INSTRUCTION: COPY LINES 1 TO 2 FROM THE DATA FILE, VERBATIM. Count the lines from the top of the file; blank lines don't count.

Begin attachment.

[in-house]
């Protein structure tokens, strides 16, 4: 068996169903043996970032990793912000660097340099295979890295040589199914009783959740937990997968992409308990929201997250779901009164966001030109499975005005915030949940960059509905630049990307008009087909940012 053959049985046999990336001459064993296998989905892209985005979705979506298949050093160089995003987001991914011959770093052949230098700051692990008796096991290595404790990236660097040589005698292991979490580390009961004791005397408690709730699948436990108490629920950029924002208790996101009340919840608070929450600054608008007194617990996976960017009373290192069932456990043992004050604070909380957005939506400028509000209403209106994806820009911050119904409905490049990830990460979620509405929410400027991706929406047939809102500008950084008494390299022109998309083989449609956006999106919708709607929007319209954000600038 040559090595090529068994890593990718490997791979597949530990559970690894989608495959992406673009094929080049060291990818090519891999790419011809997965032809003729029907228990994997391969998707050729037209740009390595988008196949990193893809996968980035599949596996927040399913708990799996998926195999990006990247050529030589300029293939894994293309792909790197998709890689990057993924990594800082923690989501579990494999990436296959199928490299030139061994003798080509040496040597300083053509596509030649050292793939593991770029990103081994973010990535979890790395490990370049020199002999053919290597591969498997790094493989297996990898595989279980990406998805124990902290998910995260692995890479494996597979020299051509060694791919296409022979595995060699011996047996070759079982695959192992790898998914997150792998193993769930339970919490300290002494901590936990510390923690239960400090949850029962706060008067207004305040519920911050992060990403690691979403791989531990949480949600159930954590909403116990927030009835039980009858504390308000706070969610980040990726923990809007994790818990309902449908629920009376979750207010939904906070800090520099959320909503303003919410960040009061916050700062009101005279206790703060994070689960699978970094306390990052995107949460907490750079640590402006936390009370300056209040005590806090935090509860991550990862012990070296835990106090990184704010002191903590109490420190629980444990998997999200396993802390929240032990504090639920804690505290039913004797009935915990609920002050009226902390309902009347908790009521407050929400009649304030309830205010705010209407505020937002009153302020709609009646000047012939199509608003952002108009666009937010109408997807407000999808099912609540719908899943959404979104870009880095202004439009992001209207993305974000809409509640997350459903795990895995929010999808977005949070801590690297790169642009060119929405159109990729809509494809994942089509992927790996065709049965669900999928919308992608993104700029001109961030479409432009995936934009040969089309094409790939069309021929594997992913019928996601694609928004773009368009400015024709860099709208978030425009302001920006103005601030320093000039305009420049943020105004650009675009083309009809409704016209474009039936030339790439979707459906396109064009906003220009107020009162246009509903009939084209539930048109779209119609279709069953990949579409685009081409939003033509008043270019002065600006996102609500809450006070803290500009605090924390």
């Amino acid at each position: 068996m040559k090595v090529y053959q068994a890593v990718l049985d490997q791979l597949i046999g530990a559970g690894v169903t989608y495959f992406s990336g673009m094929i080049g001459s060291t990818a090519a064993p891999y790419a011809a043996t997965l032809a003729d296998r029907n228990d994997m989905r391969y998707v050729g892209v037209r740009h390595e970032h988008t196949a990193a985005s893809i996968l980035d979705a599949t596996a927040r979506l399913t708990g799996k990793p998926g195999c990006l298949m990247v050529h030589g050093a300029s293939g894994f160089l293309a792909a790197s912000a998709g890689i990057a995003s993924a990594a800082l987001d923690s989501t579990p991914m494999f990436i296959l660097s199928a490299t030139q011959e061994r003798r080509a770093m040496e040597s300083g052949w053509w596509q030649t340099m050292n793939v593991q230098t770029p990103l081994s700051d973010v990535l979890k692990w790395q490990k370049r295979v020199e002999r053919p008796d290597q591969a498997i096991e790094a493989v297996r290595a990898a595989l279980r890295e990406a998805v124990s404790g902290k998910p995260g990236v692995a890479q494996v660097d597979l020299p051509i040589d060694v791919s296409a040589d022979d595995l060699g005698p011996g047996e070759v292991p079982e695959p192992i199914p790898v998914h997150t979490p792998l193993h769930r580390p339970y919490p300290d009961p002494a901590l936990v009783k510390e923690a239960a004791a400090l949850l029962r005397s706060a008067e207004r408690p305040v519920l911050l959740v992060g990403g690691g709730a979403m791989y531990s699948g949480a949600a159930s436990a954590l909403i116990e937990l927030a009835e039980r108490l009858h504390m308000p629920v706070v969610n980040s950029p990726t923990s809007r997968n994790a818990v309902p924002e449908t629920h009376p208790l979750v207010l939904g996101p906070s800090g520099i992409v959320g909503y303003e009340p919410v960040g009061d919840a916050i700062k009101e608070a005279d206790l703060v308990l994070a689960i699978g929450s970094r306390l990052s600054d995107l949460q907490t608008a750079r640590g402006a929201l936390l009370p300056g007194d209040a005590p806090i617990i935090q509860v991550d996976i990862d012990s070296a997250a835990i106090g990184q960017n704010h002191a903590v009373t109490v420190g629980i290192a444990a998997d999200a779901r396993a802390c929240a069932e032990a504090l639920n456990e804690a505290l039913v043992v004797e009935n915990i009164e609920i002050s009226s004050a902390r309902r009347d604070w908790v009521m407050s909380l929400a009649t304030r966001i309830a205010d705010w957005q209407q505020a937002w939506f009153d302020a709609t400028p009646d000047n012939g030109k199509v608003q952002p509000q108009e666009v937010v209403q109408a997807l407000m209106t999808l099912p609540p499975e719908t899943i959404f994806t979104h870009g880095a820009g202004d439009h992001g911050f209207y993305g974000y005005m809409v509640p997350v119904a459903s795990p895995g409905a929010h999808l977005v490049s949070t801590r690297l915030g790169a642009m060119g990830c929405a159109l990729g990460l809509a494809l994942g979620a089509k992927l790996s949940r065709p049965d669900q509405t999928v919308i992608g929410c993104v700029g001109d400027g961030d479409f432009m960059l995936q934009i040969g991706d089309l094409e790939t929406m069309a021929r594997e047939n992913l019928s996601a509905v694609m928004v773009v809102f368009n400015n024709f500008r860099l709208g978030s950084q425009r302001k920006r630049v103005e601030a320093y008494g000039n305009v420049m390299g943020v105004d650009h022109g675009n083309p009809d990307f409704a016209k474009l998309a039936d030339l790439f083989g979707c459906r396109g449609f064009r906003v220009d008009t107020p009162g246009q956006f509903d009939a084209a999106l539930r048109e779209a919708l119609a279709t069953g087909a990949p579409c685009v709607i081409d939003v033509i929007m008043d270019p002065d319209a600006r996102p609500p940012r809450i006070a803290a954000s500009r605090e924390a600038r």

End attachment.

[in-house]
């Protein structure tokens, strides 16, 4: 068996169903043996970032990793912000660097340099295979890295040589199914009783959740937990997968992409308990929201997250779901009164966001030109499975005005915030949940960059509905630049990307008009087909940012 053959049985046999990336001459064993296998989905892209985005979705979506298949050093160089995003987001991914011959770093052949230098700051692990008796096991290595404790990236660097040589005698292991979490580390009961004791005397408690709730699948436990108490629920950029924002208790996101009340919840608070929450600054608008007194617990996976960017009373290192069932456990043992004050604070909380957005939506400028509000209403209106994806820009911050119904409905490049990830990460979620509405929410400027991706929406047939809102500008950084008494390299022109998309083989449609956006999106919708709607929007319209954000600038 040559090595090529068994890593990718490997791979597949530990559970690894989608495959992406673009094929080049060291990818090519891999790419011809997965032809003729029907228990994997391969998707050729037209740009390595988008196949990193893809996968980035599949596996927040399913708990799996998926195999990006990247050529030589300029293939894994293309792909790197998709890689990057993924990594800082923690989501579990494999990436296959199928490299030139061994003798080509040496040597300083053509596509030649050292793939593991770029990103081994973010990535979890790395490990370049020199002999053919290597591969498997790094493989297996990898595989279980990406998805124990902290998910995260692995890479494996597979020299051509060694791919296409022979595995060699011996047996070759079982695959192992790898998914997150792998193993769930339970919490300290002494901590936990510390923690239960400090949850029962706060008067207004305040519920911050992060990403690691979403791989531990949480949600159930954590909403116990927030009835039980009858504390308000706070969610980040990726923990809007994790818990309902449908629920009376979750207010939904906070800090520099959320909503303003919410960040009061916050700062009101005279206790703060994070689960699978970094306390990052995107949460907490750079640590402006936390009370300056209040005590806090935090509860991550990862012990070296835990106090990184704010002191903590109490420190629980444990998997999200396993802390929240032990504090639920804690505290039913004797009935915990609920002050009226902390309902009347908790009521407050929400009649304030309830205010705010209407505020937002009153302020709609009646000047012939199509608003952002108009666009937010109408997807407000999808099912609540719908899943959404979104870009880095202004439009992001209207993305974000809409509640997350459903795990895995929010999808977005949070801590690297790169642009060119929405159109990729809509494809994942089509992927790996065709049965669900999928919308992608993104700029001109961030479409432009995936934009040969089309094409790939069309021929594997992913019928996601694609928004773009368009400015024709860099709208978030425009302001920006103005601030320093000039305009420049943020105004650009675009083309009809409704016209474009039936030339790439979707459906396109064009906003220009107020009162246009509903009939084209539930048109779209119609279709069953990949579409685009081409939003033509008043270019002065600006996102609500809450006070803290500009605090924390």